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Title: Impurity and defect mitigation for silicon photovoltaics
Author: Martins, George
ISNI:       0000 0004 6496 5434
Awarding Body: University of Oxford
Current Institution: University of Oxford
Date of Award: 2016
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This thesis details a number of techniques designed to improve the efficiency of solar cells by reducing the impact of efficiency-limiting defects. The defects targeted by this work include transition metal impurities located within the as-cast silicon wafer, and dangling silicon bonds located at the wafer surfaces. This thesis has been divided into three techniques that have been studied. Firstly, saw damage gettering which is designed to remove impurities from low quality silicon wafers which may have otherwise been discarded. Saw damage gettering removes impurities from the active region of the solar cell by capturing them in a surface region which can then be removed before solar cell processing. This technique therefore allows low quality silicon wafers to be 'upgraded' such that they can be re-introduced into conventional processing lines. In this thesis it has been shown that saw damage gettering can stably reduce the iron concentration in wafers, a notable factor in reducing solar cell efficiency. It has been shown that this technique can result in a 68% reduction in iron concentration, even after further thermal processing. Secondly, gas phase gettering is a technique that removes impurities from the silicon wafer by enabling the impurities to react with a gaseous atmosphere which can then be removed from the silicon. In this work, the thermodynamics and kinetics of reactions between impurities and gettering agents are investigated and an optimal gettering agent, molecular chlorine, is proposed. Gas phase gettering using this species was then tested and found to enable gettering at all temperatures trialled. It was seen to reduce iron concentrations to the detection limit, which is notably a reduction in interstitial iron concentration of three orders of magnitude. The final technique developed was shielded hydrogen passivation. In this technique, monatomic hydrogen is provided to a silicon/dielectric interface where it reduces the density of dangling bonds, improving the cell efficiency. The monatomic hydrogen is provided by a plasma, which can introduce damage to the surface regions. A significant body of this work was focussed on mitigating this damage, without preventing the passivation process. Ultimately, shielding the samples with palladium enabled very high lifetimes of 4 ms on 1 Ωcm n type material.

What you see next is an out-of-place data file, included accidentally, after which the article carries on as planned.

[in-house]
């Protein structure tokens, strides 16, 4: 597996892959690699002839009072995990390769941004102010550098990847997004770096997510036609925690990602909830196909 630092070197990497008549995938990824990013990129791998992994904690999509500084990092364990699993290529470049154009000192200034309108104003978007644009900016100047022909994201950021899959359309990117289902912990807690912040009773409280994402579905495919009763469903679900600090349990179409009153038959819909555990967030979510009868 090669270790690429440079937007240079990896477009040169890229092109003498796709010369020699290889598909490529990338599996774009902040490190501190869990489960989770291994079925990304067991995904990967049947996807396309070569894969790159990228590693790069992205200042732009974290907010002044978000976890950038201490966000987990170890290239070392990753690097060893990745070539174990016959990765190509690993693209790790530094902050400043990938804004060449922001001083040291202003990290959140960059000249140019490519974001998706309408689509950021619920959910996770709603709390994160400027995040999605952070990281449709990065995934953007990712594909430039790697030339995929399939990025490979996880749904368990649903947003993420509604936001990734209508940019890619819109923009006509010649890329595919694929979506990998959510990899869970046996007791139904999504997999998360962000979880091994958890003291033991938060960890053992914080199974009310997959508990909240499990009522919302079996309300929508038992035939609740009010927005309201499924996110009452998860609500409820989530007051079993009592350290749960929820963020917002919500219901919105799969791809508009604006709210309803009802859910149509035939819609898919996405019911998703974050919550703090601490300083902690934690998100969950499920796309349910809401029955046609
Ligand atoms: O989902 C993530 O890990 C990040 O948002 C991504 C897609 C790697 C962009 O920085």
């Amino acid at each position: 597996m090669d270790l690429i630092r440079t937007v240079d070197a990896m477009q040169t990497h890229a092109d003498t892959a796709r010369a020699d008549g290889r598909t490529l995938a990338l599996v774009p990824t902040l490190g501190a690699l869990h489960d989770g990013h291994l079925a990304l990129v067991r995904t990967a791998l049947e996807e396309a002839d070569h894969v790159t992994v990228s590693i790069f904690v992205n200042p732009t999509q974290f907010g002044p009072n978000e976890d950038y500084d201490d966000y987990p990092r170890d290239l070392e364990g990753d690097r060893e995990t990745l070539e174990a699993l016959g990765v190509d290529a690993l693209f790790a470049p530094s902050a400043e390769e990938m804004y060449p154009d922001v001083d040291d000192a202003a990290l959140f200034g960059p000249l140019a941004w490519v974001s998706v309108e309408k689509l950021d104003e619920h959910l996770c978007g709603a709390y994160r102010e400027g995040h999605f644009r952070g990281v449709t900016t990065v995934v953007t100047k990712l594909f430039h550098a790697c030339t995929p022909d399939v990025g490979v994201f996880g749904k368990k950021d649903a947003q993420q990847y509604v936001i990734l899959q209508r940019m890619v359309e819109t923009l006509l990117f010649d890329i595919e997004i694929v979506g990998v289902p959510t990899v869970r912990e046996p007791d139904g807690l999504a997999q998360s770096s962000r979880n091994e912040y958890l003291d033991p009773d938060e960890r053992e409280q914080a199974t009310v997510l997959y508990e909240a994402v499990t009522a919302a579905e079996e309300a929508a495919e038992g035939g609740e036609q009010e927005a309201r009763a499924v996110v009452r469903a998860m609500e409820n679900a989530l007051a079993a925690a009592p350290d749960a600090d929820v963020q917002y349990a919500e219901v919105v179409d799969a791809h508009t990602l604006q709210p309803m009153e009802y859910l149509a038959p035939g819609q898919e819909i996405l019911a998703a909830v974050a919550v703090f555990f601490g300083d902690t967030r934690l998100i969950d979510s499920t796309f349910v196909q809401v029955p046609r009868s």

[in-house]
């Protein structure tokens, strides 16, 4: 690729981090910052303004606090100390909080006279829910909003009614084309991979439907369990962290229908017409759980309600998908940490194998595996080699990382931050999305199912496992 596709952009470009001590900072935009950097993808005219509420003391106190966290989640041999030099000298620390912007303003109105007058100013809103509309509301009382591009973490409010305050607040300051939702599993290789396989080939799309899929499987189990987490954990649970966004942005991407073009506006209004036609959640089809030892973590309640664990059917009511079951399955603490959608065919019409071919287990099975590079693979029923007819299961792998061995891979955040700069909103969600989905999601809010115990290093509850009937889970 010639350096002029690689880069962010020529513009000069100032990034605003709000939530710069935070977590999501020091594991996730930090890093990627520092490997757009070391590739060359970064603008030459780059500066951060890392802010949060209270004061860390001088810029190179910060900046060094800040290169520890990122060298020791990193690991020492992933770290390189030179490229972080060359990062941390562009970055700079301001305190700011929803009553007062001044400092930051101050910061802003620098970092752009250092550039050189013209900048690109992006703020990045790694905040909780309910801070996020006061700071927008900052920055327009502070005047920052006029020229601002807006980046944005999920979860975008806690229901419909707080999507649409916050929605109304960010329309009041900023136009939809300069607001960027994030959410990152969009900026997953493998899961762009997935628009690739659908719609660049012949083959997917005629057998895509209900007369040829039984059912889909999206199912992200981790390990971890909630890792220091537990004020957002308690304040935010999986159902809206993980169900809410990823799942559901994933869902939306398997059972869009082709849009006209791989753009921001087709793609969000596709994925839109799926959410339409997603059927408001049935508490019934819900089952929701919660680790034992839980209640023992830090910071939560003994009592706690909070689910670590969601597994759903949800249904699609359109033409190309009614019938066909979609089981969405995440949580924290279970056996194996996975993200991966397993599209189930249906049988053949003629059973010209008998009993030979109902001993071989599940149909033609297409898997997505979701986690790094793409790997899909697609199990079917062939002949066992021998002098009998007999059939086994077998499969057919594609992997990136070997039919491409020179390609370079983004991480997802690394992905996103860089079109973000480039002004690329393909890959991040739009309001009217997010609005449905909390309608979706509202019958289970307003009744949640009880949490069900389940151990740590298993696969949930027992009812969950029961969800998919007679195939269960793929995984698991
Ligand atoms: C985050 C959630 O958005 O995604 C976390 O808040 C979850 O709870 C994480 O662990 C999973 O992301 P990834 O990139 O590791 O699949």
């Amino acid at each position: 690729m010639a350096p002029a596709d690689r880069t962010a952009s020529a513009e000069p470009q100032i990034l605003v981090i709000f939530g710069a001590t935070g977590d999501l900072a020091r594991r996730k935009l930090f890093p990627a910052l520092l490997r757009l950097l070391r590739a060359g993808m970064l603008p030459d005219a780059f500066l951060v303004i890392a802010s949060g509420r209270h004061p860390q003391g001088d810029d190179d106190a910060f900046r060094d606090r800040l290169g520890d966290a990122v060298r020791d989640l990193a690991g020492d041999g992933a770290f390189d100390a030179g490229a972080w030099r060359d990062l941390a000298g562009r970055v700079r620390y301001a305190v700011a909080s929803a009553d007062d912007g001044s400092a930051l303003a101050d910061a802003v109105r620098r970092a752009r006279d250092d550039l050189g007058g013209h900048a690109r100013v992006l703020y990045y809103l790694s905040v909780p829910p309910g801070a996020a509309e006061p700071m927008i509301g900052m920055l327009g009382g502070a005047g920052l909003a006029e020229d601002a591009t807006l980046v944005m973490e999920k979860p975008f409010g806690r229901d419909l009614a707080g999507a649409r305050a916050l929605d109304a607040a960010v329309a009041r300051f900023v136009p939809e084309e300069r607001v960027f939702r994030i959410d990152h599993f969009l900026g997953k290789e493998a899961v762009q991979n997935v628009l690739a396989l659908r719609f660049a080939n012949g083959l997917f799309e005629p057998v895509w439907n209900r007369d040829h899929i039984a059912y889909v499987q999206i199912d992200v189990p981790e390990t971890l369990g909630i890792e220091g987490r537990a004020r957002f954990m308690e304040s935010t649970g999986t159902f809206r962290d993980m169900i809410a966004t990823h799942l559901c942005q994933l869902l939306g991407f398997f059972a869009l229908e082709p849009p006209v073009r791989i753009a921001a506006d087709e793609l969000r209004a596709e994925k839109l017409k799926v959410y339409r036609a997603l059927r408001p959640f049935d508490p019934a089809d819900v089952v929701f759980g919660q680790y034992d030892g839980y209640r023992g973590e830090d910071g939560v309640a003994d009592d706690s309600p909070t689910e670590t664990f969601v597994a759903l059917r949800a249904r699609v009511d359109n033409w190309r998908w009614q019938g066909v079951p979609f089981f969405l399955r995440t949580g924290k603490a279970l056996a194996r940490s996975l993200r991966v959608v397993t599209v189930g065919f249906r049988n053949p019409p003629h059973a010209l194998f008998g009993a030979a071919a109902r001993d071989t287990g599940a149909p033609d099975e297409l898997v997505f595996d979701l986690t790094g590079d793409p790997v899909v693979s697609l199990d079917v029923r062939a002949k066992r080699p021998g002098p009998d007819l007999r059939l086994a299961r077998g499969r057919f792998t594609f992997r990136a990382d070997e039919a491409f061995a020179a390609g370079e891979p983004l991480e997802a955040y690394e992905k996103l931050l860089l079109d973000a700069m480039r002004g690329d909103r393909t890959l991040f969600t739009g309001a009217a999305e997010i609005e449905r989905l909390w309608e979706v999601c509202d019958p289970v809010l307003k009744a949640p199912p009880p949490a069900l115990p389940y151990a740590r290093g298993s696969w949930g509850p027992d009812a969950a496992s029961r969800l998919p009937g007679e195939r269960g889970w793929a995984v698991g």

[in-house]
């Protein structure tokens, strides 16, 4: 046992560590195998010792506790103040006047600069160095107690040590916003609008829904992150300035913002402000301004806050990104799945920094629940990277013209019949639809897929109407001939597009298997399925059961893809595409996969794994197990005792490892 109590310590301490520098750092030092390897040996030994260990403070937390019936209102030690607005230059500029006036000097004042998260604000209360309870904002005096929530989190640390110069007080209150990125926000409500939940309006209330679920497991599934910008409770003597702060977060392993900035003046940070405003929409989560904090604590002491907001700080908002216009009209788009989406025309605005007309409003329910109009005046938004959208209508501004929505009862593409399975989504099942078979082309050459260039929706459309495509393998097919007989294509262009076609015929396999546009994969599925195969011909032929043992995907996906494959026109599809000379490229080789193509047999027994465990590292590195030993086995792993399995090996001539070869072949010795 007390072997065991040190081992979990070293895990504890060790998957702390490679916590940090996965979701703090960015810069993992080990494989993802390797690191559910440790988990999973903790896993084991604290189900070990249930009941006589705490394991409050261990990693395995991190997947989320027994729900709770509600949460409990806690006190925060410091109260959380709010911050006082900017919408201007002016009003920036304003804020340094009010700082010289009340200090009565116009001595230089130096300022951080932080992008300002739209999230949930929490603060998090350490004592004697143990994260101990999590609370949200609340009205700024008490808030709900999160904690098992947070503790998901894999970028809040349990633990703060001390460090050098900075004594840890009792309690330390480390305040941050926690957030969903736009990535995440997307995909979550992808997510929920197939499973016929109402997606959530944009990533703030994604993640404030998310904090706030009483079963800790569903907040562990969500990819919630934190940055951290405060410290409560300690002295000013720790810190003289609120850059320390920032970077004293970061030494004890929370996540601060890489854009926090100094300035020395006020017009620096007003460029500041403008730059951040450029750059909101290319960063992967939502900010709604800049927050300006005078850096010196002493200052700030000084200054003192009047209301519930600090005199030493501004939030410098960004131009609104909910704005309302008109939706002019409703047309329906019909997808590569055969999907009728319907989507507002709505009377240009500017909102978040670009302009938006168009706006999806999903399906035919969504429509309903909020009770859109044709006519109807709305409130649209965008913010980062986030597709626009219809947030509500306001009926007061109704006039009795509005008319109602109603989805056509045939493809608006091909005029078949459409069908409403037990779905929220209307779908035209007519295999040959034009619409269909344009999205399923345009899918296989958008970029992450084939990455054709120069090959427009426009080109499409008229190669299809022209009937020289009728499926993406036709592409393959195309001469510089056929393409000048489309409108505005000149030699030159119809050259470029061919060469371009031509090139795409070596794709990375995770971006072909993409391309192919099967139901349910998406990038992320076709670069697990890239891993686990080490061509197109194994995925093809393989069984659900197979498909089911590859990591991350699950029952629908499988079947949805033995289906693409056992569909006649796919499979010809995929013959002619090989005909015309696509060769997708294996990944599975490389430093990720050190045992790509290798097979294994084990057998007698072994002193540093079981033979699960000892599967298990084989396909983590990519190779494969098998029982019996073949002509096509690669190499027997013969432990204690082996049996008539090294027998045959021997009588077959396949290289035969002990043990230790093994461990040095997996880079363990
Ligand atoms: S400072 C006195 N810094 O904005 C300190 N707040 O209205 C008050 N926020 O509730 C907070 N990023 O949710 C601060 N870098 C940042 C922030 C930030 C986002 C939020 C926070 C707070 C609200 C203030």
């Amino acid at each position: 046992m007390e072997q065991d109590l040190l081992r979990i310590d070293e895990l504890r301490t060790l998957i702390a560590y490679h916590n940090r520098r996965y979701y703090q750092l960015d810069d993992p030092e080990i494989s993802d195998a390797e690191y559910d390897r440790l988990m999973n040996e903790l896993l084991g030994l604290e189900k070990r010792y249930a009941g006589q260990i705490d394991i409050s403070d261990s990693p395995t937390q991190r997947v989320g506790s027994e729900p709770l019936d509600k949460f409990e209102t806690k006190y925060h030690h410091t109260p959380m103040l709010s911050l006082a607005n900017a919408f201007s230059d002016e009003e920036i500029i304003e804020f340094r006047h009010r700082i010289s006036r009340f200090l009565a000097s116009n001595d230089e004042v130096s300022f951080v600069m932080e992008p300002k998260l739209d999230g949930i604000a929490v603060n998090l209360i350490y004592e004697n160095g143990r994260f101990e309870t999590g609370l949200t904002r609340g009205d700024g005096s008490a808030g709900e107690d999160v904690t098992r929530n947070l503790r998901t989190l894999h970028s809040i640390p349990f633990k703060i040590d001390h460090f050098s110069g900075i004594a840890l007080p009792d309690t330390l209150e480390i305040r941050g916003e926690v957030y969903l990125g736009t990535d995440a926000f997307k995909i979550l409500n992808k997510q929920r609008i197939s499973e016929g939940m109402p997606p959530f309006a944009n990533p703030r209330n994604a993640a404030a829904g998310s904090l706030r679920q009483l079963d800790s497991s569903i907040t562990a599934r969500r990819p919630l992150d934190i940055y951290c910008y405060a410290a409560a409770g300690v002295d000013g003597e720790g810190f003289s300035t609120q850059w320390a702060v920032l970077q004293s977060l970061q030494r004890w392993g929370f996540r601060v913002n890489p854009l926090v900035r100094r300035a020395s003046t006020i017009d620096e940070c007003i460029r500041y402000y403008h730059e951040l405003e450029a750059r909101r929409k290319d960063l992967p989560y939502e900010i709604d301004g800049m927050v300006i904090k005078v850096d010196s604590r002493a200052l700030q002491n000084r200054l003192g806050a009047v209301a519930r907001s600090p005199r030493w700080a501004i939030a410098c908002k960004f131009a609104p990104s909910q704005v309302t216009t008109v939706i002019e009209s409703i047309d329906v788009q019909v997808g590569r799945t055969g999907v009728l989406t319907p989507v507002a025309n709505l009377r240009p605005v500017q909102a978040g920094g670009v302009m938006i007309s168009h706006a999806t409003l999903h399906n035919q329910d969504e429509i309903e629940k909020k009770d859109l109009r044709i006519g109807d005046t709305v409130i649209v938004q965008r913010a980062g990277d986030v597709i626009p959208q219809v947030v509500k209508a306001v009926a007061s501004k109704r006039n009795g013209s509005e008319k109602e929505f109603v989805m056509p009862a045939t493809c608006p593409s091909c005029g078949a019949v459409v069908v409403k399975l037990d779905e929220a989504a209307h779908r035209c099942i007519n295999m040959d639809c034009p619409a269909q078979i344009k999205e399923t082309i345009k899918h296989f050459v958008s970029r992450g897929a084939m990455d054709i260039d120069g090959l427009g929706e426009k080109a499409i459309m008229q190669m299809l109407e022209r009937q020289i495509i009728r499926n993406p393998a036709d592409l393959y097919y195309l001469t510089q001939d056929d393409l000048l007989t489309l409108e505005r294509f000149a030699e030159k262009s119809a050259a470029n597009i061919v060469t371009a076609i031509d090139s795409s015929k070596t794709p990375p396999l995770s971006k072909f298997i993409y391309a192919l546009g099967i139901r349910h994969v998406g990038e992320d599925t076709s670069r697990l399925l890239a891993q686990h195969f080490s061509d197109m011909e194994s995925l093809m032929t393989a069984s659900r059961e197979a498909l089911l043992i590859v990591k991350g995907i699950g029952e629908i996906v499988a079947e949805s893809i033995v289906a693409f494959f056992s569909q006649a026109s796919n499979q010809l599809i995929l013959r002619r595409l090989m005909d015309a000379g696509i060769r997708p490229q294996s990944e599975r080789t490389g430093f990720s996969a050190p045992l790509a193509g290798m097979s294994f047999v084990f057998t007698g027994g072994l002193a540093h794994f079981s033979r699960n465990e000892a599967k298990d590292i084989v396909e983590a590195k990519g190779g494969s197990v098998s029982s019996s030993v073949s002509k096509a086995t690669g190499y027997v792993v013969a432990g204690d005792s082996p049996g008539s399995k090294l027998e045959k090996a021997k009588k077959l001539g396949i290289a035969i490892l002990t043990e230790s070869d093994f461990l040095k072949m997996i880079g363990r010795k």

Supervisor: Wilshaw, Peter Sponsor: Not available
Qualification Name: Thesis (Ph.D.) Qualification Level: Doctoral
EThOS ID:  DOI: Not available